LET’S HEAR IT FOR INTERVIEWING WOMEN – AND FOLLOW THE NFL

September 29th, 2016 Posted by featured, Uncategorized, writings 0 comments on “LET’S HEAR IT FOR INTERVIEWING WOMEN – AND FOLLOW THE NFL”

A few days ago I had the opportunity to talk at the Texas Tribune Festival event on the topic “Is Texas Good for Women?”  As you might expect, there were a couple of differing viewpoints on the panel.  I believe that Texas is good for women, but that’s for another day.

By complete chance, this past Tuesday’s edition of the Wall Street Journal had a big insert – “Woman in the Work Place,” with a whole slew of fascinating articles covering the issue of working women. One article in particular that I read discussed what is called the Rooney Rule, which is being utilized by the National Football League in trying to bring more diversity to the league. This approach says you have to at least interview one woman or underrepresented minority with the goal of increasing the diversity.  It seems to have had some success with the football folks.  So why not try with other areas? With the difficulty of seeing women in tech firms, it was suggested that the same approach could be used to add more women and underrepresented minorities to the tech ranks.

This prompted a bit of research. What actually happens if a woman is interviewed for a position? Only one woman?  As it turns out, according to the article, the likelihood is ‘statistically zero chance’ that the woman will be hired, according to an analysis by the Harvard Business Review.  However, and this is important, her chances for employment get better if she is not the only female being considered.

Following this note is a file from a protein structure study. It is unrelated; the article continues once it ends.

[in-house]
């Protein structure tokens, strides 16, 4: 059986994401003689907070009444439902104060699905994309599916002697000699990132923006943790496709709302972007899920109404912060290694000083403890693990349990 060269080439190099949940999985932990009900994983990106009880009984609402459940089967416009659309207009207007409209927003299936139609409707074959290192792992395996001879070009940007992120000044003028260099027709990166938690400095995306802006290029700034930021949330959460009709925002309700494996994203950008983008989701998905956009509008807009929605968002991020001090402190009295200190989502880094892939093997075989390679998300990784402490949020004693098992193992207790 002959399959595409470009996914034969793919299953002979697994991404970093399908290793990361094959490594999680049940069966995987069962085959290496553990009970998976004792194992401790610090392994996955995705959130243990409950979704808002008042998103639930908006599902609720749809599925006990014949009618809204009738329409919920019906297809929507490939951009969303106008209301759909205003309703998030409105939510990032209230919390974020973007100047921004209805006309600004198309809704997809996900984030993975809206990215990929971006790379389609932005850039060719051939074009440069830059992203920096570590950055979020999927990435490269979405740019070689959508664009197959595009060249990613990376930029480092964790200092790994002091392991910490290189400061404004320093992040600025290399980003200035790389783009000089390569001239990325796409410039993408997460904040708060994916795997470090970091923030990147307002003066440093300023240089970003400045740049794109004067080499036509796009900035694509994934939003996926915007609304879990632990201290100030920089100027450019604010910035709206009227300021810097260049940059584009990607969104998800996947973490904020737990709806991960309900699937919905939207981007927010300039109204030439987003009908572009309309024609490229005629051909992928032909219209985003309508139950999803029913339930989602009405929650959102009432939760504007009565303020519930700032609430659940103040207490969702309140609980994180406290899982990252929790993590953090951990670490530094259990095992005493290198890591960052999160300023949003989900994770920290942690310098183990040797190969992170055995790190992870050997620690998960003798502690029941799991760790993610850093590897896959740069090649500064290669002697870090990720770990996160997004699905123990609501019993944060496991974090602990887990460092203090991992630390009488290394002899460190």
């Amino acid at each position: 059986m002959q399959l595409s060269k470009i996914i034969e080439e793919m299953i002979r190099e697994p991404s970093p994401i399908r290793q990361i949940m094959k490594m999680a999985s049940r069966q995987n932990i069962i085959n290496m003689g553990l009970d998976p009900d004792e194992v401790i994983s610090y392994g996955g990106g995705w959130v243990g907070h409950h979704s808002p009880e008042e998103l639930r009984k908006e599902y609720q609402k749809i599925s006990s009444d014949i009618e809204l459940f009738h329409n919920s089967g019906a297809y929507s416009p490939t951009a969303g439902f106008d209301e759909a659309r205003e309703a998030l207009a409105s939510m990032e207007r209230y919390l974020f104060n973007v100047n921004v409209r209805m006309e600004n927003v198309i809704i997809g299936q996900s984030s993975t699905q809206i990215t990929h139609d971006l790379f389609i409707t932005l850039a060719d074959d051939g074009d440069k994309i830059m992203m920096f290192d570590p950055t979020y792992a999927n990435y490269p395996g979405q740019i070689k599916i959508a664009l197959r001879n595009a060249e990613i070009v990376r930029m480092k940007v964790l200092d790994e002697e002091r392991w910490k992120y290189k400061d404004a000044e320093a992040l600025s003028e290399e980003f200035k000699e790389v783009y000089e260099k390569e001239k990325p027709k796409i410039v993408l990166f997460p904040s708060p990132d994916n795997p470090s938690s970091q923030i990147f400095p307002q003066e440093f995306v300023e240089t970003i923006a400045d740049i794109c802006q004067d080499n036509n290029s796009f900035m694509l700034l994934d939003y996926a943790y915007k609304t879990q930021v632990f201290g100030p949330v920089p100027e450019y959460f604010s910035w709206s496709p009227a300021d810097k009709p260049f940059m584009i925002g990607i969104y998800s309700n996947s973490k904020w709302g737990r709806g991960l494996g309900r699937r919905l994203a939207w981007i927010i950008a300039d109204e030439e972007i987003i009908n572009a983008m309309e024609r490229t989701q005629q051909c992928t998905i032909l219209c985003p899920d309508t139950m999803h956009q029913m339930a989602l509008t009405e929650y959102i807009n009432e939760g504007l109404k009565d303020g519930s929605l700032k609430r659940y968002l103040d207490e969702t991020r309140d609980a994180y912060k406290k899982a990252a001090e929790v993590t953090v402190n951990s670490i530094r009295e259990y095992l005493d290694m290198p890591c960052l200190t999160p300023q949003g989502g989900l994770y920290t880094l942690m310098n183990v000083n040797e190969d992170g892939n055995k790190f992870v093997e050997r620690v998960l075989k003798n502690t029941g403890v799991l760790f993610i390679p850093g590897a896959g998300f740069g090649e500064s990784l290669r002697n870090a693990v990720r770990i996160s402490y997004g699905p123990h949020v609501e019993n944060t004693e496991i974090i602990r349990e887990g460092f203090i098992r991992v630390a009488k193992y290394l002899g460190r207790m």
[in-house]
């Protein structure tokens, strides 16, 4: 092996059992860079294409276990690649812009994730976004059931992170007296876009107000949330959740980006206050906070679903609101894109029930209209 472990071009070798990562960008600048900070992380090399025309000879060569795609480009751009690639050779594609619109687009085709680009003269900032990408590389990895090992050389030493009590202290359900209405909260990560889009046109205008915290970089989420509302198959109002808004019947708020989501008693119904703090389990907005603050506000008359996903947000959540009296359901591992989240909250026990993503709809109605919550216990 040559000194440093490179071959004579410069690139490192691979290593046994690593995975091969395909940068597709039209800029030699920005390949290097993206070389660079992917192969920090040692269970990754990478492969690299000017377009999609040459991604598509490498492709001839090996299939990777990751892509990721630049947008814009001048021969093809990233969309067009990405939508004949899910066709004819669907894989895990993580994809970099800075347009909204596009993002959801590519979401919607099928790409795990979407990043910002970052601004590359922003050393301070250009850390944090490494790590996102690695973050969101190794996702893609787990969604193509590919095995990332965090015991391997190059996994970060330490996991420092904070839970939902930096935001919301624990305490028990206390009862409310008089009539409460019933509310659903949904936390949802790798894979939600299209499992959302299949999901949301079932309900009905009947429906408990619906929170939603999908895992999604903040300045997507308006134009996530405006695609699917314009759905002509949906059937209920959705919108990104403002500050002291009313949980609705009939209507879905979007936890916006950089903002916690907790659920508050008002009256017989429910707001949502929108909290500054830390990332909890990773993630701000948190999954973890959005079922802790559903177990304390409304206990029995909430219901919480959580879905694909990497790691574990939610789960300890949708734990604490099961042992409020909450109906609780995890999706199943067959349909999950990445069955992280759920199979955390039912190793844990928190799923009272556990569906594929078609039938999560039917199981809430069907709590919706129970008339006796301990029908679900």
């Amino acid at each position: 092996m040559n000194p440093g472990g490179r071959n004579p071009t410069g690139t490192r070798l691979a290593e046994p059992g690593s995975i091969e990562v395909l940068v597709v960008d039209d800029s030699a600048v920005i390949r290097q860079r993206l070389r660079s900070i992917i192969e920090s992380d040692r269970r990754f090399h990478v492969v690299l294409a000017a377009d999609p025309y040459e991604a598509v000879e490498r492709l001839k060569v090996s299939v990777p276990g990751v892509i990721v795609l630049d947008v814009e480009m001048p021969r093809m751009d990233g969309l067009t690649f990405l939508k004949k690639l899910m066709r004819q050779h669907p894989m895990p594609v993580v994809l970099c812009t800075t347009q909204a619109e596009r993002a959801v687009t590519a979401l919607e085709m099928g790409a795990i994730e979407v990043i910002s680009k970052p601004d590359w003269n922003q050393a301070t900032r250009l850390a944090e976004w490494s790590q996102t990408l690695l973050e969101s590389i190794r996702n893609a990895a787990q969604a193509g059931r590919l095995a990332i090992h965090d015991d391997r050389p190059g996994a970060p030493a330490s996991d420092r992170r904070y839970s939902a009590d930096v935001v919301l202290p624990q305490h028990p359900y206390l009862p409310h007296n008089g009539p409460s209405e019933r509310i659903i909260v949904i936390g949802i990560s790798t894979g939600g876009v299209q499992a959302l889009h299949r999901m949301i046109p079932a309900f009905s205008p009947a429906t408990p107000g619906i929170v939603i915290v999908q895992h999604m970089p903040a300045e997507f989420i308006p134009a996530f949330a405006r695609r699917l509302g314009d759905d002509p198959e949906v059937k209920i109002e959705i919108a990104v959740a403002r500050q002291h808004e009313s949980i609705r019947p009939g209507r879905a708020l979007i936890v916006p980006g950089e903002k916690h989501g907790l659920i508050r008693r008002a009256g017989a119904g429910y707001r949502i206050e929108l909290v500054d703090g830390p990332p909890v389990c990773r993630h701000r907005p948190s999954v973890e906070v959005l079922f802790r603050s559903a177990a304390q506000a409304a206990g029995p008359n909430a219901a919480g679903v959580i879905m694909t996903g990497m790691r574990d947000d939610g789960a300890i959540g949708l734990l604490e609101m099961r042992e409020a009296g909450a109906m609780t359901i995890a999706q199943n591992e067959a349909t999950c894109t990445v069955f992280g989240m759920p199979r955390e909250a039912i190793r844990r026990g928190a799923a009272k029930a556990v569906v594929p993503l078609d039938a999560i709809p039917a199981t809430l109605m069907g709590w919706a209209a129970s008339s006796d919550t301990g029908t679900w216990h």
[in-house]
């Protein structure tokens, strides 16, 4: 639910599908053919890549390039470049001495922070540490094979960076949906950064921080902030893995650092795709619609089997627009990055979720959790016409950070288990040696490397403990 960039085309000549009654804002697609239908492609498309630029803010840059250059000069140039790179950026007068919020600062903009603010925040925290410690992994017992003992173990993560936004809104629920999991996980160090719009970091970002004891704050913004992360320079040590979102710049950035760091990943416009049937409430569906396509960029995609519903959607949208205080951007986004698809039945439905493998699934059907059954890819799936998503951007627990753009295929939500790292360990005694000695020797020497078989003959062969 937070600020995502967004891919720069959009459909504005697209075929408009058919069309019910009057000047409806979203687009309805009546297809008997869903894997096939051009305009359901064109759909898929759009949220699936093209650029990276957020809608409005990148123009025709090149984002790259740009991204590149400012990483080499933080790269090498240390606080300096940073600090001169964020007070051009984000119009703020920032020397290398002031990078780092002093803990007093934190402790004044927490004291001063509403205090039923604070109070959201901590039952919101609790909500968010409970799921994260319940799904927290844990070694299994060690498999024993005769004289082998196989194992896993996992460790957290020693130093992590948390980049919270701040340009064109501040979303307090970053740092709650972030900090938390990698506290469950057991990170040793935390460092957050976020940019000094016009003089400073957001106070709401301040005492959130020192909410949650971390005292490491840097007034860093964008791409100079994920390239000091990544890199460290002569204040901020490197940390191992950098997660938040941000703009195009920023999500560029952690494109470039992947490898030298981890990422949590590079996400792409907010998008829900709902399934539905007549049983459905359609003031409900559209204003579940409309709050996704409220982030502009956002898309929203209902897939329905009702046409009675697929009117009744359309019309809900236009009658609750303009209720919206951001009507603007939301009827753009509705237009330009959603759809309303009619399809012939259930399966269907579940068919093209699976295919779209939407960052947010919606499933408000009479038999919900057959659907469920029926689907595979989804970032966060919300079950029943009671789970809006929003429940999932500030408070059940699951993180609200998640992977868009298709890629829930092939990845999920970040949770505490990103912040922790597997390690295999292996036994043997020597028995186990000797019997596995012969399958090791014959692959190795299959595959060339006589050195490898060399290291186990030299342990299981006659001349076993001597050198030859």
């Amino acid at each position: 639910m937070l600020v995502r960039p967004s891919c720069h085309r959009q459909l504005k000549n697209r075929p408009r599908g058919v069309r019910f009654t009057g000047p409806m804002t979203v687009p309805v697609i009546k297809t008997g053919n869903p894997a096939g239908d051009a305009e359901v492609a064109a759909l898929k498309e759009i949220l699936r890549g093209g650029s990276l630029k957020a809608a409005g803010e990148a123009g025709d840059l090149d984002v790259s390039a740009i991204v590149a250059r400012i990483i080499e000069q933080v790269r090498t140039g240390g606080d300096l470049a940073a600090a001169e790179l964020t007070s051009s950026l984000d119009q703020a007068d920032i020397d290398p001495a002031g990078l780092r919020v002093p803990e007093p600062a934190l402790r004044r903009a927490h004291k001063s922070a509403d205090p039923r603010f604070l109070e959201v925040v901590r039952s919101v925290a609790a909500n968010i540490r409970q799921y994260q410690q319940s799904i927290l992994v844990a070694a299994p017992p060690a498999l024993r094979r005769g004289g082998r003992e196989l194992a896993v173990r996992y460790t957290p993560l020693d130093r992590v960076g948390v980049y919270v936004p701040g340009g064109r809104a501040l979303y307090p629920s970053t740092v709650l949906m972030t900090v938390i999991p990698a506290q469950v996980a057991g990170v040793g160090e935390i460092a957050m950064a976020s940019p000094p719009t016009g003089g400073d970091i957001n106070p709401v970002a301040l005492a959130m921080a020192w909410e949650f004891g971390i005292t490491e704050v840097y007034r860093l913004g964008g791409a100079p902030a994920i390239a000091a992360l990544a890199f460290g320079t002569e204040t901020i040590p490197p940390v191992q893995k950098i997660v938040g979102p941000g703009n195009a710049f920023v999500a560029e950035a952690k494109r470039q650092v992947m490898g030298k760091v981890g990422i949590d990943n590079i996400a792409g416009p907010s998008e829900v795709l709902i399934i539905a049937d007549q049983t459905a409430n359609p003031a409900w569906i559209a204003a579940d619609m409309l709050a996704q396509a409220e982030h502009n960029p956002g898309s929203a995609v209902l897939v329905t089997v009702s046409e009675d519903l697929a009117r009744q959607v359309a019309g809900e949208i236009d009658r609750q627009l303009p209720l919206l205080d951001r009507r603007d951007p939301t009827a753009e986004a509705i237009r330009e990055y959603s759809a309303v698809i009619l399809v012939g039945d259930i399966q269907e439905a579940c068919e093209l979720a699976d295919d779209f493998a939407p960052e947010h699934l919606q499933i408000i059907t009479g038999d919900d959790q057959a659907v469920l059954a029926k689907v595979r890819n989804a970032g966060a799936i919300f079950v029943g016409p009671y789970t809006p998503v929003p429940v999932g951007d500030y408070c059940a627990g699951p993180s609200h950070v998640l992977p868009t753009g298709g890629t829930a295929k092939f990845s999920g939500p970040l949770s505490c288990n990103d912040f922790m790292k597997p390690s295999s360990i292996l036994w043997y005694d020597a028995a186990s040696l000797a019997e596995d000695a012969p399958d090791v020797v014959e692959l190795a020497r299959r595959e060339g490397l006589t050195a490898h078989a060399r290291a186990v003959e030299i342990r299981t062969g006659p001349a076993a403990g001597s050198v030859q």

I have to say I find that kind of weird.  So, hypothetically, if there are 15 candidates for a job, 14 men and 1 woman, the woman loses every time.  But if there are 13 men and 2 women, her odds go up.  The article doesn’t say how much, just that ‘the odds change.’

It seems to me that we all should be asking ourselves:  if we don’t see women applying, does that even hit our consciousness?  Do we even notice that half of the population is not being interviewed?  And conversely,  if we as women aren’t applying for the jobs, do we need to do something different?  Do we feel like we would actually be heard and get the interview?

We know from reading various articles that men are much more likely to apply for a job in some cases than a woman.  We women are more hesitant -we want to be sure we are absolutely qualified while a lot of guys just go for the job anyway.  The guys keep throwing the job spaghetti on the wall to see what sticks, and we’re not as likely to take that chance. If the research is correct, this might be a spur for us to do more risk taking in applying for jobs.  All they can do is say no, and they just might say yes….if there are a few of us taking the chance.

So here is my question – do you think something like a Rooney Rule for employers is a good idea or not?  I am not meaning a law – but a common employment practice.  And do you think we women ought to be trying for jobs even if we aren’t one hundred percent sure we’re qualified?  I’d like to hear from you.